Remembering Paula E. Hyman, 1946-2011

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Over at the Jewish Daily Forward, Deborah Dash Moore writes a moving remembrance of historian Paula Hyman, who died today.  Professor Hyman was the Lucy G. Moses Professor of Modern Jewish History at Yale University and the author of The Jewish Woman In America (1976); From Dreyfus to Vichy: The Remaking of French Jewry, 1906-1939 (1979); The Emancipation of the Jews of Alsace (1991); Gender and Assimilation in Modern Jewish History (1995); and The Jews of Modern France (1998).

Born in Boston on September 30, 1946, the oldest of Sydney and Ida Tatelman Hyman’s three daughters, Paula attended public schools and supplementary Hebrew schools. She enrolled simultaneously at Radcliffe College and Hebrew Teachers College of Boston, earning undergraduate degrees at both institutions. She went on to Columbia University, where she studied alongside such scholars as Gerson Cohen and Ismar Schorsch, and where she received her master’s degree and Ph.D. in Jewish history.

Her years in New York City, during the 1970s and 1980s, proved formative. She joined the New York Havurah, an experimental Jewish religious community, and helped found Ezrat Nashim, a Jewish consciousness-raising group that advocated for women’s equality in American Jewish life. Hyman quickly emerged as a leader of a burgeoning Jewish feminism, pressing the Conservative movement to count women in a minyan and ordain women as rabbis.

Her activism did not derail her pursuits of a sustained scholarly career and of a rich family life. In 1969, she married Stanley H. Rosenbaum, then a medical student, and the couple had two daughters, Judith and Adina.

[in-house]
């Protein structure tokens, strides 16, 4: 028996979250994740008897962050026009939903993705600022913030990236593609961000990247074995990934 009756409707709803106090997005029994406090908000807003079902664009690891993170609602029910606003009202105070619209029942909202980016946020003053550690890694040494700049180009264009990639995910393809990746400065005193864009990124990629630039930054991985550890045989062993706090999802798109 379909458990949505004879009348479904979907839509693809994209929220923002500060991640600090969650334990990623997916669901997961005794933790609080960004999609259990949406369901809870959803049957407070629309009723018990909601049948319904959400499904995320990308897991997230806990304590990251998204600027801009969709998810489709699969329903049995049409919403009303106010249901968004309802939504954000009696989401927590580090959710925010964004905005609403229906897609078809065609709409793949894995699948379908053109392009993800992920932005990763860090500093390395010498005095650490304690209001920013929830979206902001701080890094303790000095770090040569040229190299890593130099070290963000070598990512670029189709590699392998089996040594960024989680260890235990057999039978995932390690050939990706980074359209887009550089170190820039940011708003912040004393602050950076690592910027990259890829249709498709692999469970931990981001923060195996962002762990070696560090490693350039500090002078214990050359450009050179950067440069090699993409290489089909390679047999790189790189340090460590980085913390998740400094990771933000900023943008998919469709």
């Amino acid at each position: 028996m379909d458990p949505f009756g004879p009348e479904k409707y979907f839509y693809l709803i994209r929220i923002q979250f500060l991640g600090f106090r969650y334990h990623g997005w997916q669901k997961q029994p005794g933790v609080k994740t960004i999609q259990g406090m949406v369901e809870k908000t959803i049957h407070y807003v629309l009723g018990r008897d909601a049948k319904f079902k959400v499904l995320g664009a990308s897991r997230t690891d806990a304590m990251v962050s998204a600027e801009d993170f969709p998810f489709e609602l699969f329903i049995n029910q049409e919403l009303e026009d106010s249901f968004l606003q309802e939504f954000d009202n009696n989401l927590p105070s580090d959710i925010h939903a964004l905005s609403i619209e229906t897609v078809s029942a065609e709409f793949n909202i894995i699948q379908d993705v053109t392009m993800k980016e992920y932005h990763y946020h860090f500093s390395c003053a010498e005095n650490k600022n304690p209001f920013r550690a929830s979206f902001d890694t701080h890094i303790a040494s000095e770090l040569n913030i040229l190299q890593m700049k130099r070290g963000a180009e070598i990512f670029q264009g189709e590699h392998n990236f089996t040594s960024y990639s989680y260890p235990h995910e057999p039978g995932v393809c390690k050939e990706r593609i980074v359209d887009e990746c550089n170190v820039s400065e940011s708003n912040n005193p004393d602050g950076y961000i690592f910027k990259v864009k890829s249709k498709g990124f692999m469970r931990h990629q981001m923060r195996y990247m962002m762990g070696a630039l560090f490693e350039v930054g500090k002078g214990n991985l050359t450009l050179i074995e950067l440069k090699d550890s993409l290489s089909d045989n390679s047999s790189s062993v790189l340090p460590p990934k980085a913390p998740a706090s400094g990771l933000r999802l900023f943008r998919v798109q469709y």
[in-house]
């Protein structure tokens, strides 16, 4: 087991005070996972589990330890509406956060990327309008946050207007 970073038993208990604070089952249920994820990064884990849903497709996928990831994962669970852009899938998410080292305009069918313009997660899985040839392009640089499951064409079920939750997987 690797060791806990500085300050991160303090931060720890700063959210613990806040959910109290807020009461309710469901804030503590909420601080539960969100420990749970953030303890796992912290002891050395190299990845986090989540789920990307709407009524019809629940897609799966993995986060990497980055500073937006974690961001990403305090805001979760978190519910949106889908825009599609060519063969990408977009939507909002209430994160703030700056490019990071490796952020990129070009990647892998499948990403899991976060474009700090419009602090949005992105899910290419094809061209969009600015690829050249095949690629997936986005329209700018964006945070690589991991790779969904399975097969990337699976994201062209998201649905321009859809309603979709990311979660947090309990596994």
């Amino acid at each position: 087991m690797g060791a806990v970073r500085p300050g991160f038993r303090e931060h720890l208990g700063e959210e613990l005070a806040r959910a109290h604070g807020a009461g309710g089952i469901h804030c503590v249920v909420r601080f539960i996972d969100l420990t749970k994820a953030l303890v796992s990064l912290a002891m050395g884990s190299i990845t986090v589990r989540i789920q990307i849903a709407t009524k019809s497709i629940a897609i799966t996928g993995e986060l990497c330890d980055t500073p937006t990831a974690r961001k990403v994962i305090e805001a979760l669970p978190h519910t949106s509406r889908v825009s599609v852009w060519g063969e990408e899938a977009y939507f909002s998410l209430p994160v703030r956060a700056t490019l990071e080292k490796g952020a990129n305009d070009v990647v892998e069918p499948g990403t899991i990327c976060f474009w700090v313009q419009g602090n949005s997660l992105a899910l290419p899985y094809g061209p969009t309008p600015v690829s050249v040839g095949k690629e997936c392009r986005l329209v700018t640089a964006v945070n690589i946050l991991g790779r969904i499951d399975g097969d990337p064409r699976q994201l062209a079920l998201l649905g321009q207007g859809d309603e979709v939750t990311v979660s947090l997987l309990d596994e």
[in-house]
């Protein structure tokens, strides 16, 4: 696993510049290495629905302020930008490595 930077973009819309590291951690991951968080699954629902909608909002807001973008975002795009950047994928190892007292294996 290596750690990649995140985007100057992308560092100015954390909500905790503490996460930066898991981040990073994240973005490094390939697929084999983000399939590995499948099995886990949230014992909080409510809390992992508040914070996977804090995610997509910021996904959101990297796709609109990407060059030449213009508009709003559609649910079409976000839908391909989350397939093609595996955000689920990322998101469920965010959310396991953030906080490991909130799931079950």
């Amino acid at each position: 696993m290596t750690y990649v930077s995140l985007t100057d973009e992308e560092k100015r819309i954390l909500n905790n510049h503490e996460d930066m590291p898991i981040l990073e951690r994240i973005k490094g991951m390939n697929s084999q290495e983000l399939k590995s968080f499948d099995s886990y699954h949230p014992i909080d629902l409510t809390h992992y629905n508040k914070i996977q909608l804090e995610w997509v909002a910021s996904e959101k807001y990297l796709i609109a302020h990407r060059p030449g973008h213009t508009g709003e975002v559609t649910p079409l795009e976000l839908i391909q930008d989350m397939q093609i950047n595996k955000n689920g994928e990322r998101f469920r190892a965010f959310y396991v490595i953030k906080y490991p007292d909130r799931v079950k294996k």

In 1974, Hyman accepted a position on the history faculty at Columbia. She went on to adapt her doctoral dissertation into a book, “From Dreyfus to Vichy: The Remaking of French Jewry, 1906-1939.” Published in 1979, its breadth and innovative social history method quickly established her as a rising star in Jewish history. She then embarked on a micro-history of small Jewish communities in Alsace, publishing “The Emancipation of the Jews of Alsace: Acculturation and Tradition in the Nineteenth Century” in 1991.

She also deployed her considerable historical acumen to bring immigrant Jewish women’s history into the consciousness of American Jews. An article on the New York kosher meat boycott of 1902 became her most anthologized work.

Hyman pursued such trailblazing activities and broke numerous glass ceilings, even as she faced multiple bouts of cancer. She battled illness courageously, refusing to slacken her pace. But living with an acute consciousness of her mortality toughened her, making her impatient with tokenism involving women even as she treasured the blessings of family and friends.

Hyman nourished several generations of students at Columbia, the Jewish Theological Seminary of America and Yale University. In 1981, she became first woman to serve as dean of the Seminary College of Jewish Studies, and in 1986, she joined the faculty of Yale University. At Yale she was, until her death, the Lucy G. Moses Professor of Modern Jewish History. Three years after coming to Yale, she was appointed director of the Jewish Studies department, becoming the first woman to lead a major university Jewish studies program; she held that position for more than a decade.

Read the full piece here.

May Professor Hyman’s memory be a blessing.

-Bridget Crawford

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